Old English Renewed
Tracing Transitional English in the Twelfth Century
- Amos van Baalen
The twelfth century is a crucial period in the history of the English language. Traditionally, this century is considered a transitional period between Old English (c. 450–1150) and Middle English (c. 1150–1500), two historical stages of English which differ enormously in terms of grammar and vocabulary.
While prior research into twelfth-century English has focused on a limited number of newly composed texts, another important linguistic source has not yet received the attention it deserves: twelfth-century manuscript copies of Old English texts. This project will examine this underutilised source material in order to establish how twelfth-century scribes updated the language of these older texts, focusing in particular on changes in vocabulary. This research will generate important new insights into lexical developments in the history of English.
Relevant research questions include:
- Which words fell out of use?
- Which words entered the language?
- In which linguistic contexts did these developments occur and when did they occur?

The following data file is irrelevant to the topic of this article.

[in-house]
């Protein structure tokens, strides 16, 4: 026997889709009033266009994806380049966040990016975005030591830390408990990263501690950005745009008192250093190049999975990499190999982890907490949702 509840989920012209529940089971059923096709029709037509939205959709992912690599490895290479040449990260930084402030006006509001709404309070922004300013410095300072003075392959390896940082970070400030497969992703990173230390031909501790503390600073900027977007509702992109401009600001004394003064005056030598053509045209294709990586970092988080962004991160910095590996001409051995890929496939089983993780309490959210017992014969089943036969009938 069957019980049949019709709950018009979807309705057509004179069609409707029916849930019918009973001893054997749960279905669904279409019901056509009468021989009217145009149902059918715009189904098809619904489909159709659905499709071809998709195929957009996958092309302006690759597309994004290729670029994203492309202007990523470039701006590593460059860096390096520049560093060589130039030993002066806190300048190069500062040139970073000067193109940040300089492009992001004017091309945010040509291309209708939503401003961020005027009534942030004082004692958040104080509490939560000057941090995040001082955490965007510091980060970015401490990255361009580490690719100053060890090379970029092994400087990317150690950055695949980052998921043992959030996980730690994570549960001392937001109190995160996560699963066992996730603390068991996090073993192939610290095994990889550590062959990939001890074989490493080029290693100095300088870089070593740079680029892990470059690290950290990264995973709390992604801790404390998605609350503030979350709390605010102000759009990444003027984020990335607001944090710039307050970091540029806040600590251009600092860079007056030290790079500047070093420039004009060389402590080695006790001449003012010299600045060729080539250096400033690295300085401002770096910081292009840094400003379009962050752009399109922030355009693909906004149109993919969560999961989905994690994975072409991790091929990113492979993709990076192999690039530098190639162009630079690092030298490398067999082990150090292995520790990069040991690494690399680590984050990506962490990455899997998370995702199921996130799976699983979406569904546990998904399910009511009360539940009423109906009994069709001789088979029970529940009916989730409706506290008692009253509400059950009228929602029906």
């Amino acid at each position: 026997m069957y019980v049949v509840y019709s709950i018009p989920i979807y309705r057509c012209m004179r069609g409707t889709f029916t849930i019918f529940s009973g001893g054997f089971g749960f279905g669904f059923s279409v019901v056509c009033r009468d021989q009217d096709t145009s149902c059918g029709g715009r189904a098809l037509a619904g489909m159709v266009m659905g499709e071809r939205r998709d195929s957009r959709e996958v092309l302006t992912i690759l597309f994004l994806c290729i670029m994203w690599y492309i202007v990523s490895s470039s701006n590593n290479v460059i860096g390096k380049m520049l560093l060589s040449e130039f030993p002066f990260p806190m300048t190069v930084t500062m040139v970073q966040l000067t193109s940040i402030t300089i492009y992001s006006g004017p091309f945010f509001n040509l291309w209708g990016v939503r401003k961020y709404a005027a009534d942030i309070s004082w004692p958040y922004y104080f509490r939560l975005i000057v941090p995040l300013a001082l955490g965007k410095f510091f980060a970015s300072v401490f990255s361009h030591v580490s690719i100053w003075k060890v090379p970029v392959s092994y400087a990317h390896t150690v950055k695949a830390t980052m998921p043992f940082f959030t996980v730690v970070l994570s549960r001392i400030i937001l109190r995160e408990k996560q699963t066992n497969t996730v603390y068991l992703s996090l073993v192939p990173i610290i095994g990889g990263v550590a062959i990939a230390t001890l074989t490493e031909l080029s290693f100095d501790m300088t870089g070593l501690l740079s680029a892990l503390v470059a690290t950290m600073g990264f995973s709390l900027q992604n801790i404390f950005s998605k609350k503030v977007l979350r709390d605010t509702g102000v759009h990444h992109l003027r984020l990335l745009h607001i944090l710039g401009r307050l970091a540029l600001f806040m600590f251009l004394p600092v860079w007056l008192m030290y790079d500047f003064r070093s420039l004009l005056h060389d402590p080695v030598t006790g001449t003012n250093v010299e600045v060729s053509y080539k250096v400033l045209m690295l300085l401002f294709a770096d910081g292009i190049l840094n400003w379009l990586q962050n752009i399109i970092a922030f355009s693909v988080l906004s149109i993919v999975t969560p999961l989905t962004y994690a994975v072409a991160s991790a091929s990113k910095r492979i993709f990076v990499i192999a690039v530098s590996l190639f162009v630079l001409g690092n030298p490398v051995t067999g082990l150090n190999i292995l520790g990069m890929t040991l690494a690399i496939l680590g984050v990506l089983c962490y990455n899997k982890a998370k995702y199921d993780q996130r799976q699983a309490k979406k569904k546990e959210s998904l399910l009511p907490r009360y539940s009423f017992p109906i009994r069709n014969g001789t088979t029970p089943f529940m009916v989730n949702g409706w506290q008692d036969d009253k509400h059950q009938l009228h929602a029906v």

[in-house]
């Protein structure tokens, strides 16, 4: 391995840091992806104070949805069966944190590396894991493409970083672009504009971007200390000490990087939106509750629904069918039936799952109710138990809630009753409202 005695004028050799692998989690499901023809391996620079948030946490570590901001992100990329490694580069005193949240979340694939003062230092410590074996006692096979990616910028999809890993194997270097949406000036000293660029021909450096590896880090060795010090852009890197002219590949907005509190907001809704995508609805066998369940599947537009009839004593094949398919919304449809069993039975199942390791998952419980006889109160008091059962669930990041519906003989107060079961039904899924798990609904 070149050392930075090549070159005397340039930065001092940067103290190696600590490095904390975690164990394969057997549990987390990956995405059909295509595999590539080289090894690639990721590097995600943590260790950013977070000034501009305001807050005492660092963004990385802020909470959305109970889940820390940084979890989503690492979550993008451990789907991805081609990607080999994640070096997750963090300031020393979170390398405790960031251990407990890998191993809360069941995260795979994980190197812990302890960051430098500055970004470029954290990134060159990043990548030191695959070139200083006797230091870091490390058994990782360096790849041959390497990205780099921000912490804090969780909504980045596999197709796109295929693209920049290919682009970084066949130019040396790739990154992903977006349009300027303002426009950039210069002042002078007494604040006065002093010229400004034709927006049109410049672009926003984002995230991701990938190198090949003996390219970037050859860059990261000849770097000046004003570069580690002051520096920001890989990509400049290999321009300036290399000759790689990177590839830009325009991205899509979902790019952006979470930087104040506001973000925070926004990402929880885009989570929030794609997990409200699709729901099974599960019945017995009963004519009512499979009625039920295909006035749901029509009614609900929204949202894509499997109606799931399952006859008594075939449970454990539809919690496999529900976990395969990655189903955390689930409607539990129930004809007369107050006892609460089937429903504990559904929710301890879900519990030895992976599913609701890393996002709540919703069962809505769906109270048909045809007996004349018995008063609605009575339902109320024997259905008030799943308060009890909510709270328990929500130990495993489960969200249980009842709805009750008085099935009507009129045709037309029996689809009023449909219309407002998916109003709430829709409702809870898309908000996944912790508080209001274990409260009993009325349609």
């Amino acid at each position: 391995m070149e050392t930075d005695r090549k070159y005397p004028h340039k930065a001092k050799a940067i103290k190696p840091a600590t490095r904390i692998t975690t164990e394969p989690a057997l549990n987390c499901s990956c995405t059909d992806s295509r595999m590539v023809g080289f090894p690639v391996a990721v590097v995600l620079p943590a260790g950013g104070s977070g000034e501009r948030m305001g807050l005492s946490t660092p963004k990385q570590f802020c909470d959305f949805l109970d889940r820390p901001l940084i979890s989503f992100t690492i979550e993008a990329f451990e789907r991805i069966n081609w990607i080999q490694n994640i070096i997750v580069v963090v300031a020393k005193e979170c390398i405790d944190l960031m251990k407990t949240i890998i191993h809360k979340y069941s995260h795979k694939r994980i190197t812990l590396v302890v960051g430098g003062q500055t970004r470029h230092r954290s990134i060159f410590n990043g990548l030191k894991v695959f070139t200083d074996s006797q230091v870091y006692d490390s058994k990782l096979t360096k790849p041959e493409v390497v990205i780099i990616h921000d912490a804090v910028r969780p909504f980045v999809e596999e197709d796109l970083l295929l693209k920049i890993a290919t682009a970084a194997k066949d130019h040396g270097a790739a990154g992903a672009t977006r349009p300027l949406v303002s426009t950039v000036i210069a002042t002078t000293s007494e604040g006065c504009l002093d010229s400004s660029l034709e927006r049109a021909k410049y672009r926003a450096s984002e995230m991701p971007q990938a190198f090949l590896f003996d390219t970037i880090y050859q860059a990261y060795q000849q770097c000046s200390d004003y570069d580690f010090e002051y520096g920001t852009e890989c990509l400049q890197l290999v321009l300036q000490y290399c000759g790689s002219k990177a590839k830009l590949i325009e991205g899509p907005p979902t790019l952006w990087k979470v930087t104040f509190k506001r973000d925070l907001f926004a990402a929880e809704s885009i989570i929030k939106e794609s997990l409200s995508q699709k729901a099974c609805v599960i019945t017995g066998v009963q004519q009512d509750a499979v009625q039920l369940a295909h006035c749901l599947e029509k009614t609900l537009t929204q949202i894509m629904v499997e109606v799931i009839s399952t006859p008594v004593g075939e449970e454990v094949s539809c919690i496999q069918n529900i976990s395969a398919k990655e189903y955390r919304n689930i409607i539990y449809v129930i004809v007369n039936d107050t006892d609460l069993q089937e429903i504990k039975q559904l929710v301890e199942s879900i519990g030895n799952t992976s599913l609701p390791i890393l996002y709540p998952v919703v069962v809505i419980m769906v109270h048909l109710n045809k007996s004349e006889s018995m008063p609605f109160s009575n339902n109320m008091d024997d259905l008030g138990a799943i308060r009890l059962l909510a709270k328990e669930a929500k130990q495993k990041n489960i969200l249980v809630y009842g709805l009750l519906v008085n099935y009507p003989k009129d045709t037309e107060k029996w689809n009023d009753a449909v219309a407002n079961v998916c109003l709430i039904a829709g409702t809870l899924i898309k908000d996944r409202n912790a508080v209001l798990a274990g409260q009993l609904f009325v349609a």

Specifically, this project focuses on late-eleventh- and twelfth-century manuscript copies of Ælfric of Eynsham’s (c. 955–1010) Catholic Homilies, most of which are not readily available in existing historical corpora of English. Therefore, the project will also involve creating new transcriptions of these manuscript texts. Subsequently, this newly created text corpus will be analysed with automatic collation software in order to discover specific lexical changes that recur in multiple manuscripts. These changes will be analysed in greater detail, particularly in terms of their relation to phonological and morphological developments. As such, this project will uncover new information about one of the most obscure periods in the English language.